Well that was sad. Gladwell's books are always so great that I jumped on this one right away. I know it will be a huge hit in sales with books in every store, airport, and web site. But it just says "small people have different strategies than big people". Then proceeds to illustrate with examples that are not very strong, exciting, or motivating.
Hope his next book is better.
Love Max Berry's stories. This one has a great, original idea, great characters, adventure, romance, intrigue. Always fun.
This book has been an inspiration to stop holding myself back and just run more. Don't worry about working up to something. Just find your limits. Stop worrying about little aches and pains. Most of us have learned to pamper ourselves and avoid discomfort. It is time to seek a different, more rewarding, and more difficult path.
Some reviewers say the book is too egotistical. Only mildly so. It is an autobiography, what did you expect he was going to write about? It will motivate you out of your comfort zone.
This book has some good management ideas from the masters of Pixar. As a computer scientist the author also shares a few (very few) interesting tid-bits about the technology behind their movies. I would like to hear more of these. Then there are diversions into related philosophical ideas which are somewhat interesting. Overall a pretty good book, but not nearly as interesting as a Pixar movie.
But I cannot listen to this book while driving. It puts me to sleep every time. The cause is equally shared by the style of the writing and the voice of the narrator. Together they are somnambulistic.
1) Terribly Written. The author just plain cannot write.
2) Terribly Read. The author/narrator will not stay on script. He ad libs useless, off topic, uninteresting information as he goes along.
Does he have wisdom to pass along? Most people will never find out because of the terrible delivery of the information. Go find a different book to learn about fitness and health.
This was a great connection to the inner world of Chrissie Wellington and her development into a tri-athlete champion. Great personal stories that help you understand the person and the sport.
The narrator was also a perfect fit for the story and author.
A fantastic story of human endurance and what can be accomplished. My favorite line, which I tell myself all the time now is "not all pain is significant". Then I just keep running, or holding that yoga pose, or pumping that weight. It is easy to be a lazy, painless athlete, which leads to mediocre results forever.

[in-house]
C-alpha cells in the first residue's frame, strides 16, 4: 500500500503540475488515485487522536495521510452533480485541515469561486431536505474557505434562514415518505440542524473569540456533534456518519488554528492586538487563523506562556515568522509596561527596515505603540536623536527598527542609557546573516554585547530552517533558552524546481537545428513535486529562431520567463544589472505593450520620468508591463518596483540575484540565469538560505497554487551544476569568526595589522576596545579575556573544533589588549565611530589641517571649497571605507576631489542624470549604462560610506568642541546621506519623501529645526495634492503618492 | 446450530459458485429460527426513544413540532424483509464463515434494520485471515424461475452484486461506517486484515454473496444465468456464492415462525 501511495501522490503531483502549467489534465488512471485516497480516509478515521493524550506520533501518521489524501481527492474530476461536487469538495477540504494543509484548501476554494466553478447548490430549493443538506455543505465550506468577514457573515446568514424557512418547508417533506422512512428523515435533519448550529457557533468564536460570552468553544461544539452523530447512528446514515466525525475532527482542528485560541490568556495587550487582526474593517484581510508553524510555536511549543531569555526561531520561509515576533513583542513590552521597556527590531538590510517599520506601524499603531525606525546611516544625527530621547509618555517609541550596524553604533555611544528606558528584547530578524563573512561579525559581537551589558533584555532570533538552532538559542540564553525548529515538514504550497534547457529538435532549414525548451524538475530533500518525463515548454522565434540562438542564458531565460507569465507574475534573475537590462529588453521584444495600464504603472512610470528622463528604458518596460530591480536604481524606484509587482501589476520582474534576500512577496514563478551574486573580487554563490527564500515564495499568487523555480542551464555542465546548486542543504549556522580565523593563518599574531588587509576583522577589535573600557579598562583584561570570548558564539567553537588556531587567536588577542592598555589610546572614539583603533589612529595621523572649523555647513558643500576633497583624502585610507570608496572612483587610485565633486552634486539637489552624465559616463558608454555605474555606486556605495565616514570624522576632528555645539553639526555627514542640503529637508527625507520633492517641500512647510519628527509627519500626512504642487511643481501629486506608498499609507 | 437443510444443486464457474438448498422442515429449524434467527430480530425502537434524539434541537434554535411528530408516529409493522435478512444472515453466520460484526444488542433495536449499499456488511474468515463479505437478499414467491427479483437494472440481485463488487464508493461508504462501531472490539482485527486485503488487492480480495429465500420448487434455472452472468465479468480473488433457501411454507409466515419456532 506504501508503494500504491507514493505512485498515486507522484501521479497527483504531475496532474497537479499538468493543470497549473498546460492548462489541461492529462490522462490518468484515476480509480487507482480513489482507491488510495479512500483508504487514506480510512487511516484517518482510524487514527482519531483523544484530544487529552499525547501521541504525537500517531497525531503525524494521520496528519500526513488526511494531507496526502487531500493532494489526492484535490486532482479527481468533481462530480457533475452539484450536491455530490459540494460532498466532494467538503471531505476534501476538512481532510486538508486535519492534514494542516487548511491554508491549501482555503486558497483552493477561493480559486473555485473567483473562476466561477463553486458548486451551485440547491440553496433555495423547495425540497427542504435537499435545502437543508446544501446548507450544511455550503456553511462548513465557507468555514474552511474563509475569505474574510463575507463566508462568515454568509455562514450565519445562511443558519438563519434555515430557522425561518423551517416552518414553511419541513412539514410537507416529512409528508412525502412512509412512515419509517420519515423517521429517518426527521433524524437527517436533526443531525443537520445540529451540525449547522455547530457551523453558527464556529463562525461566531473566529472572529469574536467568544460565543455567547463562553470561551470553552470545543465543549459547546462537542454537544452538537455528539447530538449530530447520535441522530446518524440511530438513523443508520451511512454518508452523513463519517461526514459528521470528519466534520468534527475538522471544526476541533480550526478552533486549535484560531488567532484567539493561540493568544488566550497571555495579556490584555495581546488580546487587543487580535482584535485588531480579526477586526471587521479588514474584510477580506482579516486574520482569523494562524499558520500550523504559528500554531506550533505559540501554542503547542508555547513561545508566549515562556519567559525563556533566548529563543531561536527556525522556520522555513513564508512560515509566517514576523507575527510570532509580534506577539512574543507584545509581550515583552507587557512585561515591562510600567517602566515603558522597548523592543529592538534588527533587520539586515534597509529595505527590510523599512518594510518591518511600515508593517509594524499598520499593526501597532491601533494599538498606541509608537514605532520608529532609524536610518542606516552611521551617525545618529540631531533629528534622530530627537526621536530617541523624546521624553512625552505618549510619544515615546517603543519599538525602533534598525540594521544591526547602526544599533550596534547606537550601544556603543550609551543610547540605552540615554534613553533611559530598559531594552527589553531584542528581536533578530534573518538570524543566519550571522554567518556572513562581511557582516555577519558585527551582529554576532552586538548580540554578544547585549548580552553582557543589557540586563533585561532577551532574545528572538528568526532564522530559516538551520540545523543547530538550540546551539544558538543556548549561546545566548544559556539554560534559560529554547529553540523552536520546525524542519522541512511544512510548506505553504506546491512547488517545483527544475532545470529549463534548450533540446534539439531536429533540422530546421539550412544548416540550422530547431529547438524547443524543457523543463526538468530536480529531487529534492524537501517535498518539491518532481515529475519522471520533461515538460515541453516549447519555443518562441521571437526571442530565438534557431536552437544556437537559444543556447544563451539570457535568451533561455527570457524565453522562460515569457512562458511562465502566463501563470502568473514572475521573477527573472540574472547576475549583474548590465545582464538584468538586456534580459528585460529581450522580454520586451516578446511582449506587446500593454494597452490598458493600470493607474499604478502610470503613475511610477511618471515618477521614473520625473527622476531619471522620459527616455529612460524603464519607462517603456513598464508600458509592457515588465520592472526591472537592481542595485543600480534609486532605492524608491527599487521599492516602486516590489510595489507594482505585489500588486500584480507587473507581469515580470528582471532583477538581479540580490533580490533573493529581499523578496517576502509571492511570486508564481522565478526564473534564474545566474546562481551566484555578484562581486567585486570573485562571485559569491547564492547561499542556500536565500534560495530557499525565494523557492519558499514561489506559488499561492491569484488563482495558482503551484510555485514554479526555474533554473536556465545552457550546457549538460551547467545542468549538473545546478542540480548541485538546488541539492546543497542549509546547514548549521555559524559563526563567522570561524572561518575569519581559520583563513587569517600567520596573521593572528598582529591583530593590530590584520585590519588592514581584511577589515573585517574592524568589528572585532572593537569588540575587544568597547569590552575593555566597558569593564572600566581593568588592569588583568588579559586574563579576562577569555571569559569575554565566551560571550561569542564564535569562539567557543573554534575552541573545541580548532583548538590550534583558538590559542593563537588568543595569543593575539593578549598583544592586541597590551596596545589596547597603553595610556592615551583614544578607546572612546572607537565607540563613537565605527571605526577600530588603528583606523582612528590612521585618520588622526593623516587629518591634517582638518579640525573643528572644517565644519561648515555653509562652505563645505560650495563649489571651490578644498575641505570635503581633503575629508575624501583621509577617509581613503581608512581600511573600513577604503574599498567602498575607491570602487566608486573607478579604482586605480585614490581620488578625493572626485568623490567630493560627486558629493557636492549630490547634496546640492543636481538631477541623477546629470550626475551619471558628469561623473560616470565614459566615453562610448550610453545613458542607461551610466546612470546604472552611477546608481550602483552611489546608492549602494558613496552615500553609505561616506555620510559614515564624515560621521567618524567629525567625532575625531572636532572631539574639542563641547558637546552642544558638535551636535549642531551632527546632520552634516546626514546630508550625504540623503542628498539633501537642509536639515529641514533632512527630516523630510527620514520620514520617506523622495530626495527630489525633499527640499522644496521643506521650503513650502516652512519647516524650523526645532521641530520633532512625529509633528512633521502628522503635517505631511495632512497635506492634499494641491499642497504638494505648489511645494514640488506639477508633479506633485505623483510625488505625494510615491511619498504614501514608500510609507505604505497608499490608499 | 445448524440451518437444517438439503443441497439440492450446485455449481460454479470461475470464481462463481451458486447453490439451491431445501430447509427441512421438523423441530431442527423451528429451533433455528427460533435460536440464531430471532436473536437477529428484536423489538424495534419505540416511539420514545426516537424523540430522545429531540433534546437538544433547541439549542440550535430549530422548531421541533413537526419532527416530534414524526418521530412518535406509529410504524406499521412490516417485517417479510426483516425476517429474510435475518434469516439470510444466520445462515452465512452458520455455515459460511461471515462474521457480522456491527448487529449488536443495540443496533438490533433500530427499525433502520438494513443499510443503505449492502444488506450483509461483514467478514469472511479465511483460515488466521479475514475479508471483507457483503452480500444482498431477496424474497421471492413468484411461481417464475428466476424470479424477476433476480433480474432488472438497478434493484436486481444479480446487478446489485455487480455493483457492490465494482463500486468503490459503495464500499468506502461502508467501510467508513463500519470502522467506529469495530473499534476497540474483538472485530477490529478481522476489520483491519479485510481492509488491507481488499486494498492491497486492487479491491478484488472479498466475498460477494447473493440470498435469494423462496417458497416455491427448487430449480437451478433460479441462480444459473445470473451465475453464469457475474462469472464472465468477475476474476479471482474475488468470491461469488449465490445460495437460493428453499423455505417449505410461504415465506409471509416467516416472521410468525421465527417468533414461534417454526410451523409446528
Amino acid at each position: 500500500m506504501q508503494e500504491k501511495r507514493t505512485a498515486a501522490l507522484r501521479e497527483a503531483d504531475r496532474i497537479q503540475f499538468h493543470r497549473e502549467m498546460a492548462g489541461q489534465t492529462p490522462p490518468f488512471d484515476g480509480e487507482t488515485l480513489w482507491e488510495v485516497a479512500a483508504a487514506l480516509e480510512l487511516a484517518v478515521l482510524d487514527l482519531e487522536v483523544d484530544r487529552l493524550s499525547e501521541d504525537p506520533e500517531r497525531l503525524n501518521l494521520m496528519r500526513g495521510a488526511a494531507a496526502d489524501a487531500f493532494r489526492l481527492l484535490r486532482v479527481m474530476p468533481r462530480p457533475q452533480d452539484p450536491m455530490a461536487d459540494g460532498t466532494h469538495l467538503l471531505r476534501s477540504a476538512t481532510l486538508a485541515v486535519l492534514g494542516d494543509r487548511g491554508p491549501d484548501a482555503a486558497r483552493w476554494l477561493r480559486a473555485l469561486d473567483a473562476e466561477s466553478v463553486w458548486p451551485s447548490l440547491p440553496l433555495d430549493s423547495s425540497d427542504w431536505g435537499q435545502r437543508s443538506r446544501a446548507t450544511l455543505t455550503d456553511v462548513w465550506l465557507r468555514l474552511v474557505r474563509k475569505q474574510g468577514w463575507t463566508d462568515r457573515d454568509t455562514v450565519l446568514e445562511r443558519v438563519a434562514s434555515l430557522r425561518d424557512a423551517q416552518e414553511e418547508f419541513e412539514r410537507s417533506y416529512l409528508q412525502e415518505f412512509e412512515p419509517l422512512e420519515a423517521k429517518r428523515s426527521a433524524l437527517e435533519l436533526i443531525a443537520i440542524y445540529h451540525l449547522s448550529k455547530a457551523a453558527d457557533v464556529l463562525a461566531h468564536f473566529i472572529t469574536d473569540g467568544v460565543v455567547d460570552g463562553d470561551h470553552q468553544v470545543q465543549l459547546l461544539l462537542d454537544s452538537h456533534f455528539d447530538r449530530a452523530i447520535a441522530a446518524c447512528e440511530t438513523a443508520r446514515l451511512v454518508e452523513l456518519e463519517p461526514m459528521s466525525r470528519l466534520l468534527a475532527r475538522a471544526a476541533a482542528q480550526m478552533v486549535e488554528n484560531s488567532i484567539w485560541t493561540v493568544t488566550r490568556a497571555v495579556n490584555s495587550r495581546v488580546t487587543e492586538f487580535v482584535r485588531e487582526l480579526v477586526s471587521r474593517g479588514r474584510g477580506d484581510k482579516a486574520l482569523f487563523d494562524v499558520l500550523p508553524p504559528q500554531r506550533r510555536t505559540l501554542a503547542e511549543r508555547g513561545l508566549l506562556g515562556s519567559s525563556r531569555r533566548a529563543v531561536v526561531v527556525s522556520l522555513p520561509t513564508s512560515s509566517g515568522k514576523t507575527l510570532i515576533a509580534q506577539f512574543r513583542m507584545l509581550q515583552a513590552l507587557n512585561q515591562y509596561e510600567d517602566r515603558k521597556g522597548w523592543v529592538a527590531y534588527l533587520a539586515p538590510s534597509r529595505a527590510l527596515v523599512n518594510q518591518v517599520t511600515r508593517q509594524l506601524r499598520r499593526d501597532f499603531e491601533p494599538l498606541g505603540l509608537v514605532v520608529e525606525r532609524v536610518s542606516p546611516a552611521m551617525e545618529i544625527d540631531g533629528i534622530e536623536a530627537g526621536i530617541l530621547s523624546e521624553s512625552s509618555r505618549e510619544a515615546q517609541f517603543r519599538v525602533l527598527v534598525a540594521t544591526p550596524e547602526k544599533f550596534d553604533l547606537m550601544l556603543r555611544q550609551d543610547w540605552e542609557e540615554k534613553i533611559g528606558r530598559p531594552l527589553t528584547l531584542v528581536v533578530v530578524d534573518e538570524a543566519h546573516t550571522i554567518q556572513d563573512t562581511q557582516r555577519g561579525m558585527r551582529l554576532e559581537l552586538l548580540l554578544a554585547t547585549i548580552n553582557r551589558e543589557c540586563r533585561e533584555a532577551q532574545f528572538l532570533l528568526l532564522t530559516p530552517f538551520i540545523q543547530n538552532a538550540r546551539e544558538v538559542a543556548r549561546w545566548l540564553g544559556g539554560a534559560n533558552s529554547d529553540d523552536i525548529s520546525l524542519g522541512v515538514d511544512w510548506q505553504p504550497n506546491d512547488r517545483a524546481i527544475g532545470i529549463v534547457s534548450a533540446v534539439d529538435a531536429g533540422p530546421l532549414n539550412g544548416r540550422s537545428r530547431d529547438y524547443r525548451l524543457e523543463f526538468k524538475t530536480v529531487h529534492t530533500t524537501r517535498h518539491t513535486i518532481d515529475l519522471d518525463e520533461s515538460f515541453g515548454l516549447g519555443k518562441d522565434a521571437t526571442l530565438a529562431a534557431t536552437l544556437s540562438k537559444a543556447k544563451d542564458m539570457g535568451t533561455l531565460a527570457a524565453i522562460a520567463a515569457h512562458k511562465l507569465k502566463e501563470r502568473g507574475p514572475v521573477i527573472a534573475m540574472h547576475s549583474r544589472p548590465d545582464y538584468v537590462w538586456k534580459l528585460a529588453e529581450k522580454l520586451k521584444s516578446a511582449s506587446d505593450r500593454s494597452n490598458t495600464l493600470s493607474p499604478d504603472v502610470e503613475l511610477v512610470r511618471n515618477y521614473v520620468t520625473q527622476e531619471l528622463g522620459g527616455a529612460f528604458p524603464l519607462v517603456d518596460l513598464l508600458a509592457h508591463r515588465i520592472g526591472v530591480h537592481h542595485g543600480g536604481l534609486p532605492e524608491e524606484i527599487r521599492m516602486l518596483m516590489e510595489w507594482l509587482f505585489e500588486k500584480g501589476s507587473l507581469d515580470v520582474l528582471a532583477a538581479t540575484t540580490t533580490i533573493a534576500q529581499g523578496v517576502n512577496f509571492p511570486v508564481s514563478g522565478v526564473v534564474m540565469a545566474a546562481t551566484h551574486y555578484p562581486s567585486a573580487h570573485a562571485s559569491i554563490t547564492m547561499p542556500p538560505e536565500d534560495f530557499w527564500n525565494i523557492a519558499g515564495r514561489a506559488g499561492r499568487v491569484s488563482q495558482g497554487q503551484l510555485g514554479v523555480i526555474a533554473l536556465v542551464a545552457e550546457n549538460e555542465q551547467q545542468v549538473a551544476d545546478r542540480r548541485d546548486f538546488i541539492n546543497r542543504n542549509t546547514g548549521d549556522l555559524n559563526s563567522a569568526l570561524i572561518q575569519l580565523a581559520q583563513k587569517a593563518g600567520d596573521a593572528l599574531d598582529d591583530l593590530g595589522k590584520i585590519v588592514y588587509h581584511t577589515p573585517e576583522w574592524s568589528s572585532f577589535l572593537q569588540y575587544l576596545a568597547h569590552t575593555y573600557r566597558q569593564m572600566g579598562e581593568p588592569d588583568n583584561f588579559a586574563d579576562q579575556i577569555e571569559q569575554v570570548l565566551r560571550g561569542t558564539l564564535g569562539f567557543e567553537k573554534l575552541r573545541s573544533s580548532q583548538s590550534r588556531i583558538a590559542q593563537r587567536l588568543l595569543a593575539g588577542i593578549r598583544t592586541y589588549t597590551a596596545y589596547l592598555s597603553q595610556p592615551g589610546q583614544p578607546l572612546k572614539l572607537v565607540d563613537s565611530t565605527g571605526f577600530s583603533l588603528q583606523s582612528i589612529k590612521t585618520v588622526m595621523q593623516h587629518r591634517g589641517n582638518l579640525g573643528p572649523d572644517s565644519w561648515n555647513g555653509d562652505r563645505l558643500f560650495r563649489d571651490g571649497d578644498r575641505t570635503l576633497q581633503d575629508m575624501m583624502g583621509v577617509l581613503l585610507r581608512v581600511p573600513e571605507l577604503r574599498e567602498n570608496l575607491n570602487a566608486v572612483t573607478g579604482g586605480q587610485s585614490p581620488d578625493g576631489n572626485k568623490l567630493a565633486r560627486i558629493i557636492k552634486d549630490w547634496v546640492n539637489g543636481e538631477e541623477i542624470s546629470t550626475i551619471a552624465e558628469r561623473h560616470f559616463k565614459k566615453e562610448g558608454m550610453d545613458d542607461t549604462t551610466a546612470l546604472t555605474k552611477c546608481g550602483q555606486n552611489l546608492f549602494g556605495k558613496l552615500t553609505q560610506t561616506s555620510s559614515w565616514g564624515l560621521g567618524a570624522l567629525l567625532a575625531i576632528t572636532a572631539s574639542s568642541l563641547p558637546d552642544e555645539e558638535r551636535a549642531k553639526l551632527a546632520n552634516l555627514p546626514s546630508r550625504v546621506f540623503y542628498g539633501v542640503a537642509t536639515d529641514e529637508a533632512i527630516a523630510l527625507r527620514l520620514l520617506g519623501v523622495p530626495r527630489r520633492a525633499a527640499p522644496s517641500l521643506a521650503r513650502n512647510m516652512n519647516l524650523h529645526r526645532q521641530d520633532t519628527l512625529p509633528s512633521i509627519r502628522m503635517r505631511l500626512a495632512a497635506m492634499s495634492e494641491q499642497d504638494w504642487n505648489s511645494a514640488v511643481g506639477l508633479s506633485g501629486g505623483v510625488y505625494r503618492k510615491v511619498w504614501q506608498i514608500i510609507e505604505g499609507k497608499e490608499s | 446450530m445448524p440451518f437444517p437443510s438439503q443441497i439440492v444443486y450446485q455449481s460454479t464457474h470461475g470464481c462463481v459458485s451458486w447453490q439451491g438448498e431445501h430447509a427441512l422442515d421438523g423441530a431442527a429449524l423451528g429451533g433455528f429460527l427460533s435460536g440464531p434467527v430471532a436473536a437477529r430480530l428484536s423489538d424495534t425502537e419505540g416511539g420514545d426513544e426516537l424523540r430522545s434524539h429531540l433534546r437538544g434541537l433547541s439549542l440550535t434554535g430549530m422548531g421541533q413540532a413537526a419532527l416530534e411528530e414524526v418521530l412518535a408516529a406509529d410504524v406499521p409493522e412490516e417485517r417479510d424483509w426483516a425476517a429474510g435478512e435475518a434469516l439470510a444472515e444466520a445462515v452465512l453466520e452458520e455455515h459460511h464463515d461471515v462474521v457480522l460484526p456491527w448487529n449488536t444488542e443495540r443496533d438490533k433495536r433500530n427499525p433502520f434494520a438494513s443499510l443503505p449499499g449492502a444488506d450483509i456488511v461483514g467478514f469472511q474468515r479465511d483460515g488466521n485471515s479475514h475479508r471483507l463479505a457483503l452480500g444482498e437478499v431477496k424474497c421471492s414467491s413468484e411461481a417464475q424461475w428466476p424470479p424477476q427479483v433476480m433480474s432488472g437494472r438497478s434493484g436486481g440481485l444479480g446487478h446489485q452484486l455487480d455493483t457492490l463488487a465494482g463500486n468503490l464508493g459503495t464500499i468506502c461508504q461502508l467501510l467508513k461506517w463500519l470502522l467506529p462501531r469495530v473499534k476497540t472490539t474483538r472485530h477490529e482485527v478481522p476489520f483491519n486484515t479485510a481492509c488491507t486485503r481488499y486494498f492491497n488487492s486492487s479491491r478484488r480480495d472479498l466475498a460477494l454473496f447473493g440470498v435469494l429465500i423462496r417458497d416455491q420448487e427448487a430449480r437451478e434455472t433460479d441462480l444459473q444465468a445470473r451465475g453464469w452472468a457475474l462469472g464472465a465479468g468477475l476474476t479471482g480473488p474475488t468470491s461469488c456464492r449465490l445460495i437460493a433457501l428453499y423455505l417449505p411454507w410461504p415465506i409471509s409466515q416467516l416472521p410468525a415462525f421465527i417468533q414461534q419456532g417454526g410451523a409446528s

The first half (first file of the download) focuses on the authors struggles with alcohol. The real story of the ultraman begins in the second half. It is a fantastic story of what a person can accomplish and endure at any age. I was inspired to workout harder and eat different. Beginning with vegan dinner and we will see how it goes from there.
This is a wonderful story. The authors and events are so rich that you enjoy it from beginning to end.
If you loved Divergent, then enjoyed Insurgent, you will be disappointed with Allegiant. The author just did not have a good story to tell. The characters did not develop, the story was shallow, the action was weak. All of the magic of Divergent was gone and only the names of the two main characters remained.
But, I know that many of you need closure on this trilogy. So you are going to buy this an listen to it. You will be very disappointed with the first half, but will get the closure you are seeking by the end.
Sandberg does a great job of exploring the issues that have surrounded women in the workplace. Many of my female coworkers found this book very helpful and enlightening. As a man, the first have of the book was enlightening to me as well.
But in the second half of the book Sandberg attempts to make a prescription for a more balanced family through work sharing. Her mistake is that she identifies the professional responsibilities of the man and the woman, but the home/family responsibilities of only the woman. She completely omits all of the responsibilities that most men shoulder at home, acting as if they spent their evenings watching TV and weekends out golfing. No credit is given for work like tending the lawn and landscaping, building and repairing fences, maintaining and repairing automobiles, cleaning the pool, handling insurance, tending to the electronic world that the family relies on, and dozens more. In my household all of this requires hours every day. But in her book there is no mention of any of this.
Warning to women readers - take the time to find out what your husband is doing now before asking him to take 50% of what you are doing. He may have 50% of his own house work to share with you in return.
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